Say Eurovision to anyone in Europe and they will immediately know what you are talking about. For everyone else, there is nothing you can possibly say that fully conveys what the event entails. (Although The Lawrence Welk Show meets Sabado Gigante meets The X Factor gets you off in the right direction.)
The basic facts are simple enough. Firstly, it is an annual singing competition. (Its full name is the Eurovision Song Contest.) Secondly, while the ‘Euro’ in ‘Eurovision’ clearly refers to Europe, just where Europe ends and Asia and Africa begin is blurry. Armenia, Azerbaijan (the 2011 winner), Russia (2008 winner) and Turkey (2003 winner), for example, take part. Though their inclusion, added through successive expansions, may irk purists, it is at least defensible. Tunisia’s past participation and Australia’s current participation defies all geographic logic. Likewise, this year’s host city is Tel Aviv, an honor earned after last year’s Israeli entry won.
Eurovision’s popularity is even more borderless. It is big in Australia (perhaps part of the reason for its invitation to sing along) and a number of Asian other countries. Its organizers have made push to get the Chinese to love it as boundlessly as Europeans.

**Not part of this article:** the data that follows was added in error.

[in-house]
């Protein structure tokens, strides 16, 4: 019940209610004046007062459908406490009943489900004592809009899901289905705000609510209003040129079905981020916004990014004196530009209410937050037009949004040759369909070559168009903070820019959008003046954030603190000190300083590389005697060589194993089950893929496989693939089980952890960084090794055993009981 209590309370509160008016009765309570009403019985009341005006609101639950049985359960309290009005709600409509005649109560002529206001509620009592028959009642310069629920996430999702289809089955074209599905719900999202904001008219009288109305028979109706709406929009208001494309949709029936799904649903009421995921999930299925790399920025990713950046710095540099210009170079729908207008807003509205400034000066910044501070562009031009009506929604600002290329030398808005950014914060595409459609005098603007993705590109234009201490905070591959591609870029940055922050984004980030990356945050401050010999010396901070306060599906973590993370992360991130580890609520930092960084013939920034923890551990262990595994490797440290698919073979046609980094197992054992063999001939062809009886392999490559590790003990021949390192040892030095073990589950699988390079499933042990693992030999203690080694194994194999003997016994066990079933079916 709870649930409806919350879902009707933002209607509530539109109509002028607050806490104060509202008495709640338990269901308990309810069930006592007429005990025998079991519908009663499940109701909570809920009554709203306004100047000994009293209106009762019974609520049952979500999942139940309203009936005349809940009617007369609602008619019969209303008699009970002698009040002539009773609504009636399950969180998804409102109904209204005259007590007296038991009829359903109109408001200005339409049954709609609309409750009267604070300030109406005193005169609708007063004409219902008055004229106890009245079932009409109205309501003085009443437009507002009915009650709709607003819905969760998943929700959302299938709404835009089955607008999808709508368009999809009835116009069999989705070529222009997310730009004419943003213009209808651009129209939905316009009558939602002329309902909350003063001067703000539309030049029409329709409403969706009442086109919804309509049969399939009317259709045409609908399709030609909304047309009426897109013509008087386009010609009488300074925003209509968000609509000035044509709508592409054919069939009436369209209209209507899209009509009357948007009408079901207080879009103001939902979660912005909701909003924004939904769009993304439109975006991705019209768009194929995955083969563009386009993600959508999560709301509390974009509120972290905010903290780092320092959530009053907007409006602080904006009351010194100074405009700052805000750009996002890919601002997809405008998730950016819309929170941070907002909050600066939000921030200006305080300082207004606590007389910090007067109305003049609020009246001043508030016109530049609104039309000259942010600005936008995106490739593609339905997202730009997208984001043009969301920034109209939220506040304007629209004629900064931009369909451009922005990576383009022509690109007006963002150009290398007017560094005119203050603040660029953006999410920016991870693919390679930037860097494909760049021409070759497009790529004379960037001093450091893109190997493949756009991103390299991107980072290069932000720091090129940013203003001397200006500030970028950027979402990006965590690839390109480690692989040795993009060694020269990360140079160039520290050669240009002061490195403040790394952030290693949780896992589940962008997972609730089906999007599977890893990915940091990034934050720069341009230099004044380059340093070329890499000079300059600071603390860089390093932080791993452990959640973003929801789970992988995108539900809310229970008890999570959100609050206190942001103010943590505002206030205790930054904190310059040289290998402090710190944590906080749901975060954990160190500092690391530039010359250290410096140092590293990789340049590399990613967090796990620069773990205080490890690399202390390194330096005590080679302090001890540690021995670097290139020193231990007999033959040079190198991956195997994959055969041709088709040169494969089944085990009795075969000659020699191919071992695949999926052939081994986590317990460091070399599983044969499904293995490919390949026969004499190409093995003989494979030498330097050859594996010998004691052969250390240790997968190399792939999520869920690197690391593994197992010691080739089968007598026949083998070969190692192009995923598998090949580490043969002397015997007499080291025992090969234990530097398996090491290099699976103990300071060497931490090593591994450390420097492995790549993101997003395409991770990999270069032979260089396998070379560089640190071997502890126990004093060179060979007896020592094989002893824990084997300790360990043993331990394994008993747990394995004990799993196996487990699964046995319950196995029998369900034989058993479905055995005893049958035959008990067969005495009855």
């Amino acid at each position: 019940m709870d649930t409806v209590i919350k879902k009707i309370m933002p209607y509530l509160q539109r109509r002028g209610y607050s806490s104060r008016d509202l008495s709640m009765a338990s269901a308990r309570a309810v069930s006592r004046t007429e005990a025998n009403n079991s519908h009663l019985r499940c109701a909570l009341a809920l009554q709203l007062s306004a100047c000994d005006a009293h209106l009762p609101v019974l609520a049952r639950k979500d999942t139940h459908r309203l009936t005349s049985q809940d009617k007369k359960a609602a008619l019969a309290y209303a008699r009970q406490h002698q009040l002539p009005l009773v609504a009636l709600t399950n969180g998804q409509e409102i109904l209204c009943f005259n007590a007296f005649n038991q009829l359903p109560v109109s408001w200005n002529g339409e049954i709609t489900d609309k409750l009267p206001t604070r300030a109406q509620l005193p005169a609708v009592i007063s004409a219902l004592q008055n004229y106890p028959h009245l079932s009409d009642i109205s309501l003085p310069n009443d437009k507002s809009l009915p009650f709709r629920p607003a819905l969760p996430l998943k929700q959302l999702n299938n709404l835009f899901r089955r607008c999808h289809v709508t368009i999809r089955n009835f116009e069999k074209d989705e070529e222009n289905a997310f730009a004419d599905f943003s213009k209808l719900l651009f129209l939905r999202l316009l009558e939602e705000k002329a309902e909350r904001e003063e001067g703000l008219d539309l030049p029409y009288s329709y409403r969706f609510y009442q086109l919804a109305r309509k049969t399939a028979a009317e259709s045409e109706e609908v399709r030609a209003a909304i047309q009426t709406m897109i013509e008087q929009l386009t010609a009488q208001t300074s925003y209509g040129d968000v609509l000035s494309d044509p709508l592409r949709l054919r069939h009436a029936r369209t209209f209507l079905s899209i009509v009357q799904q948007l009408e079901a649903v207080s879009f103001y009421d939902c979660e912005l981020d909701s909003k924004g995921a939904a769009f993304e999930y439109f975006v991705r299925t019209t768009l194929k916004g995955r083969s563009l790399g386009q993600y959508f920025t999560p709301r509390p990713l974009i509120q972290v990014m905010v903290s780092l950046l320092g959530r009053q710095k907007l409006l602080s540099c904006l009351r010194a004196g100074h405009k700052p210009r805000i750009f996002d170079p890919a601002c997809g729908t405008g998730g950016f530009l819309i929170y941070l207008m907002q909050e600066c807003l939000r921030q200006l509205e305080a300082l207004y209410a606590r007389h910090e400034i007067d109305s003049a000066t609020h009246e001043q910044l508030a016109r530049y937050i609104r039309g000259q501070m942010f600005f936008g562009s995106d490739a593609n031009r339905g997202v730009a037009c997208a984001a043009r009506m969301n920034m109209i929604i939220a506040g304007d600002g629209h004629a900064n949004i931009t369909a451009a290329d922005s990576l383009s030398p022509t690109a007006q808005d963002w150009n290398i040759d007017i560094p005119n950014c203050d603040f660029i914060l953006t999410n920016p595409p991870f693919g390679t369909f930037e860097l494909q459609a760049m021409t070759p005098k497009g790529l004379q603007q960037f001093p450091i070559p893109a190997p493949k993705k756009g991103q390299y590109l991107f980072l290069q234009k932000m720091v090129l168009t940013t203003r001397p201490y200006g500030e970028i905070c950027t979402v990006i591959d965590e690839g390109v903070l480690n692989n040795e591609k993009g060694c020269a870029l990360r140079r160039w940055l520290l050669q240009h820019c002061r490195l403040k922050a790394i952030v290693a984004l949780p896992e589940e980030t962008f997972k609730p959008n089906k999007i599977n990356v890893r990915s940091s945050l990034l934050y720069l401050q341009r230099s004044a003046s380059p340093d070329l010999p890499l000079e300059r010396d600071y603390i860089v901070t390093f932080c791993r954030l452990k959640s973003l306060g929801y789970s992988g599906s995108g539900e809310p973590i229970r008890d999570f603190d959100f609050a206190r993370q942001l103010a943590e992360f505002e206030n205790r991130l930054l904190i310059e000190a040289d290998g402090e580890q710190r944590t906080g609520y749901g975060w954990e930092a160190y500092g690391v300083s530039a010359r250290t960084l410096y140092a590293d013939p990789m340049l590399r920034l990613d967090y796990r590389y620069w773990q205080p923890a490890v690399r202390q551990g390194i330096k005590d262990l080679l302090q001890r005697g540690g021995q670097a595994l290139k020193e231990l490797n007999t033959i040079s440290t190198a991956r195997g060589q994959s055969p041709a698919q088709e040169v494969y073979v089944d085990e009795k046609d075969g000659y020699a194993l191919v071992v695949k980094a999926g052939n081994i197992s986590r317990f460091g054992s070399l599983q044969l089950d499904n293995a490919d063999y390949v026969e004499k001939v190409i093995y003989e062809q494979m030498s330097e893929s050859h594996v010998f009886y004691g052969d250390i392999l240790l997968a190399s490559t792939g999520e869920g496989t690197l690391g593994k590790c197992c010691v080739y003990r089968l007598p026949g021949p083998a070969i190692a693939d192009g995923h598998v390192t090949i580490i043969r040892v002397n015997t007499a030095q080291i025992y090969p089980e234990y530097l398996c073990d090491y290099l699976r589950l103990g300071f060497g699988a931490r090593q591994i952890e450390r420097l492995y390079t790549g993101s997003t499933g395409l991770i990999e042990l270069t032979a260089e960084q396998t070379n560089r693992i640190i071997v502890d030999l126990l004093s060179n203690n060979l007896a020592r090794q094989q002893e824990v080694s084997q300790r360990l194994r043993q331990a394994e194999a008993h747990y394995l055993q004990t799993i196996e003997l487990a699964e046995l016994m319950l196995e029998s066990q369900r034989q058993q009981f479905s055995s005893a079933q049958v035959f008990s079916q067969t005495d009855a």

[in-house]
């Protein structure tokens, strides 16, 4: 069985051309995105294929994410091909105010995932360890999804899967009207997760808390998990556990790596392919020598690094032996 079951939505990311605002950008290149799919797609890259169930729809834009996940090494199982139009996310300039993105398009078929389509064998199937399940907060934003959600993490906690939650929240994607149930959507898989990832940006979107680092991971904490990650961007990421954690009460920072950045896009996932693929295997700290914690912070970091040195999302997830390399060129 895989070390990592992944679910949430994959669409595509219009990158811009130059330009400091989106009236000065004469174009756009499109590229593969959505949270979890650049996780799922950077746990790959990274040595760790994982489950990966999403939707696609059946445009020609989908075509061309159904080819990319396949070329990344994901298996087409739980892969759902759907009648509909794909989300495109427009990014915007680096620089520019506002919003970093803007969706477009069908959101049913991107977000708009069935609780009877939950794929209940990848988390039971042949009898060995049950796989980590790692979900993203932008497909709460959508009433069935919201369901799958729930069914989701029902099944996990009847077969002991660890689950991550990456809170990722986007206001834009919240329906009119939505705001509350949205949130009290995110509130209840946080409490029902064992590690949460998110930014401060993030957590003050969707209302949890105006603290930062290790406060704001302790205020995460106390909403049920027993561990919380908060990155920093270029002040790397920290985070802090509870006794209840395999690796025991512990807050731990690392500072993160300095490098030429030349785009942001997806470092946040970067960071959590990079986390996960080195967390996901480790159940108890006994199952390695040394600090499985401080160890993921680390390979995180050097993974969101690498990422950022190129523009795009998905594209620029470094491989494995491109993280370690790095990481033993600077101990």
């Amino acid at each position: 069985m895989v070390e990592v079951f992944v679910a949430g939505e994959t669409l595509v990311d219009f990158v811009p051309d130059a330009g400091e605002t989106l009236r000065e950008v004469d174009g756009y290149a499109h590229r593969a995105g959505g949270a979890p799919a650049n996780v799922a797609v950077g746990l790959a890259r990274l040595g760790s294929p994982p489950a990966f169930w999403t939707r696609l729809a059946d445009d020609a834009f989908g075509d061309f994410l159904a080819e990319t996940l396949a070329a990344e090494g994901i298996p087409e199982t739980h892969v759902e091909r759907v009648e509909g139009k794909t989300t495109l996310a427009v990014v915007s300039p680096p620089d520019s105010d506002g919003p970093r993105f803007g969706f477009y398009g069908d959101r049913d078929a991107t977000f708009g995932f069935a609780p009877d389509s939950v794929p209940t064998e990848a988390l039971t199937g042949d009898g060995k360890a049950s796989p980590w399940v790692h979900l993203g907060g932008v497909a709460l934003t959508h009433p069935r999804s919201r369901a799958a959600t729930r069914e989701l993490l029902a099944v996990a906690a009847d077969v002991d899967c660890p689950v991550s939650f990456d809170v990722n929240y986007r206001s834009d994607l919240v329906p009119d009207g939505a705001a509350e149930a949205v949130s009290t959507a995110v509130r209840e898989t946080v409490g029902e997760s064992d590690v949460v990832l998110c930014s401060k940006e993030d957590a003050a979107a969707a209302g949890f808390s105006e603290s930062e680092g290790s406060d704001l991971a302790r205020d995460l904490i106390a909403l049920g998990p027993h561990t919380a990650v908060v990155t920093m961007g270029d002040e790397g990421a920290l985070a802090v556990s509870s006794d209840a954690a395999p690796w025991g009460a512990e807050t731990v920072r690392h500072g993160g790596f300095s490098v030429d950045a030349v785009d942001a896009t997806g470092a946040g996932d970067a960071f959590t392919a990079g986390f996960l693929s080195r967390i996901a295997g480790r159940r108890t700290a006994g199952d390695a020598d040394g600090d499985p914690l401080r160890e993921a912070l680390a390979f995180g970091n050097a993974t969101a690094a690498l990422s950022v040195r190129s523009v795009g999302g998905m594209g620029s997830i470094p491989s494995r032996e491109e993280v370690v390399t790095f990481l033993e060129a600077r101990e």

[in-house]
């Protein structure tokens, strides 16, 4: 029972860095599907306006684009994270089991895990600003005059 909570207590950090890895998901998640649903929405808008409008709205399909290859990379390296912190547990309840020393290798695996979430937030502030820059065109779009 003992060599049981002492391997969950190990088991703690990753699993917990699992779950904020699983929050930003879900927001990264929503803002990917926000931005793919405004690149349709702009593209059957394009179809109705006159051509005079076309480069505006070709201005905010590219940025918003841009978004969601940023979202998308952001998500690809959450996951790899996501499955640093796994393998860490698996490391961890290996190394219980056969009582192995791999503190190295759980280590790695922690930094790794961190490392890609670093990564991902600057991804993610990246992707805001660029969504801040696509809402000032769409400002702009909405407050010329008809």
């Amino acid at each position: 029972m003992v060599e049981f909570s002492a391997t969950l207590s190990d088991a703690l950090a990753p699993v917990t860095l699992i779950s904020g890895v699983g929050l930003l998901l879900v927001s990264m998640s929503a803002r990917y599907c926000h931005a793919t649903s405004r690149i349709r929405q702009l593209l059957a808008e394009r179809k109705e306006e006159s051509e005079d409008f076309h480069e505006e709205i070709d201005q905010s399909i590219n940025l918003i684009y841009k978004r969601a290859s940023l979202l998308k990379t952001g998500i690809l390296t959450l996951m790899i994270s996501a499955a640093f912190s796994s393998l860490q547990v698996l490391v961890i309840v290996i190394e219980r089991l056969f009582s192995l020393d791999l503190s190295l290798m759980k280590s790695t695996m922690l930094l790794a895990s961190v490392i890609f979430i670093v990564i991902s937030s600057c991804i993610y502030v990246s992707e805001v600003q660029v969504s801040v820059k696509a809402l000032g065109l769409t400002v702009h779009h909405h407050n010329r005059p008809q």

As for the performances themselves, they are the most difficult element of all to explain, let alone understand. The basic recipe is as follows: start with a standard pop song, mix in a healthy amount of kitsch, add a dash of inclusiveness (the 2014 winner was a bearded cross-dresser), heap on the pyrotechnics and other special effects and pack it all in gentle nationalism. Prepare for the better part of a year. Serve to an audience of 200 million.
Language has always played a big role, too. In the competition’s early years, entries had to be sung in the country’s native language. With the emergence of English as the lingua franca of the entertainment world, this rule has been eliminated (sometimes to the relief of singers otherwise forced to sing in a less mellifluous tongue). Most performers now opt for the internationalized route. The result is a text that more people can understand but is less worth listening to than one cleverly written and confidently sung.